The idea is extreme, even in a city accustomed to fighting for survival: Should the state of Michigan step in to run Detroit?
The governor has taken steps in that direction, proposing an unprecedented move that could give an appointed manager virtually unchecked power to gut union contracts, cut employee health insurance and slash services. But city leaders bristle at the notion. Said the mayor: "This is our city. Detroit needs to be run by Detroiters."
If it happens, Detroit would be the largest American city ever taken over by a state. Michigan has seized control of smaller struggling cities, but until now Detroit was always off-limits.
That changed this week, when Republican Gov. Rick Snyder's administration said it would begin a review of Detroit's precarious finances. If the governor concludes that the city's economic situation constitutes an emergency, he could dispatch a manager who could push the mayor and city council to the sidelines.
It's not clear how everyday services like trash pickup and bus routes would be affected, but the fixer's mission would be clear: Do whatever it takes to stop the bleeding.
Democratic Mayor Dave Bing says Detroit doesn't need the help. He insists the city is reducing a $150 million budget deficit and easing cash-flow problems on its own.
"We know what needs to be done, and we stand ready to do it," an indignant Bing said.
The financial review starts Tuesday and may last up to 90 days, meaning a takeover could be under way by the end of February.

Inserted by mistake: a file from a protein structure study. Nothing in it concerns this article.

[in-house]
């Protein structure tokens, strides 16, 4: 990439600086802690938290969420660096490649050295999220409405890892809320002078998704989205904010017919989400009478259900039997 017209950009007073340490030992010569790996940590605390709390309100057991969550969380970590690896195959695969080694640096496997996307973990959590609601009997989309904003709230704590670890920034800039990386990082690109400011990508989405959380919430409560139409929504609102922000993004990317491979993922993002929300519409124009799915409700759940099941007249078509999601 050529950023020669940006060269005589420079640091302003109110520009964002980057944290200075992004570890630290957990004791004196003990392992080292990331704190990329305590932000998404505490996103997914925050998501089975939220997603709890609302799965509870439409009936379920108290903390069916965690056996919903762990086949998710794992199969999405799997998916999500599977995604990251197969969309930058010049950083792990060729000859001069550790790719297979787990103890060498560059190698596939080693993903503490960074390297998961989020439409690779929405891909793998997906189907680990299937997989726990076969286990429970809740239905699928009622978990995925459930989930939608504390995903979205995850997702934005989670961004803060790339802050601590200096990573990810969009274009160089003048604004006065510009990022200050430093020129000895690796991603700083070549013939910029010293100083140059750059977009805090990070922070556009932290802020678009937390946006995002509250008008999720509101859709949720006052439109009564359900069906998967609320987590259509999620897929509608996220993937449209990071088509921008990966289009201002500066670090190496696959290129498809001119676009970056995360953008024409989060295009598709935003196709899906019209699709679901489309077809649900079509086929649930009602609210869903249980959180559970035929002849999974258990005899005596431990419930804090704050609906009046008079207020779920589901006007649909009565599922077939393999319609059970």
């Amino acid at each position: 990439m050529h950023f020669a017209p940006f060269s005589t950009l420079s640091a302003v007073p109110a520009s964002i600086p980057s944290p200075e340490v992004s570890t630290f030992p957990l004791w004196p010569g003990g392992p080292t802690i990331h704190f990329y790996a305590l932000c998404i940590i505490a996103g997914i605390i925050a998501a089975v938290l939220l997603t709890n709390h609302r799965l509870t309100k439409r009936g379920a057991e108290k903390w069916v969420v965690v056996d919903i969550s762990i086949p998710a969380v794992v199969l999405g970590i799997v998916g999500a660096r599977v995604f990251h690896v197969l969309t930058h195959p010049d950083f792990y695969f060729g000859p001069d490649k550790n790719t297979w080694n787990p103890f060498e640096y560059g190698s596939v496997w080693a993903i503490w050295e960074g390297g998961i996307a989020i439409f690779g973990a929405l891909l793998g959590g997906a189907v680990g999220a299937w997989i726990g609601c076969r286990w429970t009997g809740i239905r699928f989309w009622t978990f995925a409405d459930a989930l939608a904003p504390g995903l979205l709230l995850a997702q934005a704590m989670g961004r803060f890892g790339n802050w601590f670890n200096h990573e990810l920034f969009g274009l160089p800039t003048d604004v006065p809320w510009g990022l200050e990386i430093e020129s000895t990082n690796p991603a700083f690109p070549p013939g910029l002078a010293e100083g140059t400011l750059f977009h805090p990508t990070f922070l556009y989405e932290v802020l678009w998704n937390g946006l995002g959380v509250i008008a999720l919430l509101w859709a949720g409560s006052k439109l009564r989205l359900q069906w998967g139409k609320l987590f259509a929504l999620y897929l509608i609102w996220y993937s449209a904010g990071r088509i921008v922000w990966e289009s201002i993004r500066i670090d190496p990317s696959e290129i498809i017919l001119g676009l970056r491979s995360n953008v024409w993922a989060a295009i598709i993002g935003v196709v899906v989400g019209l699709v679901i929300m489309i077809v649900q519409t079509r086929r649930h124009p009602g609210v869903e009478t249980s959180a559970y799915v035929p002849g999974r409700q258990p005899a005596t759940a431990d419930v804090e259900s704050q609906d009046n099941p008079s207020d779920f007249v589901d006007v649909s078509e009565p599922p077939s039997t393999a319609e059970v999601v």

The same fate has befallen other cities.
Atlantic City agreed in 2010 to let New Jersey take over its finances in an arrangement that allowed the city to spread a $9.5 million deficit over five years, sparing homeowners and businesses a significant property tax increase.
In Pennsylvania, Gov. Tom Corbett signed a law in October enabling a takeover of Harrisburg.
New York City had a brush with bankruptcy in the mid-1970s, but the rescue package put together by then-Gov. Hugh Carey stopped short of a full state takeover.
"It terms of a city, I think Detroit stands alone," said Michael LaFaive, director of fiscal policy at Michigan's Mackinac Center for Public Policy, a nonpartisan group that espouses free markets.
An emergency financial manager would have the power to privatize utility departments, as well as the bus system and other agencies. A manager also could sell off city-owned parking lots and even Belle Isle, Detroit's popular island park, LaFaive said.
That person could even cut the pay of the mayor and city council members.
In a 2001 report, LaFaive wrote about Detroit's burgeoning fiscal problems and recommended privatization, contracting out services and ways to generate revenue.
"I think they knew what the recommendations were, but their hands were tied a bit by recalcitrant employee unions," LaFaive said. "Those kinds of bold reforms would be difficult to get over with the city council or voters, in general."
Last month, Bing declared the city government "broken" and said the public's checkbook would be short by $45 million next year unless Detroit starts saving money fast. In an attempt to ward off an emergency manager, he proposed laying off 1,000 employees _ 9 percent of the workforce _ and negotiating 10 percent pay cuts with unions.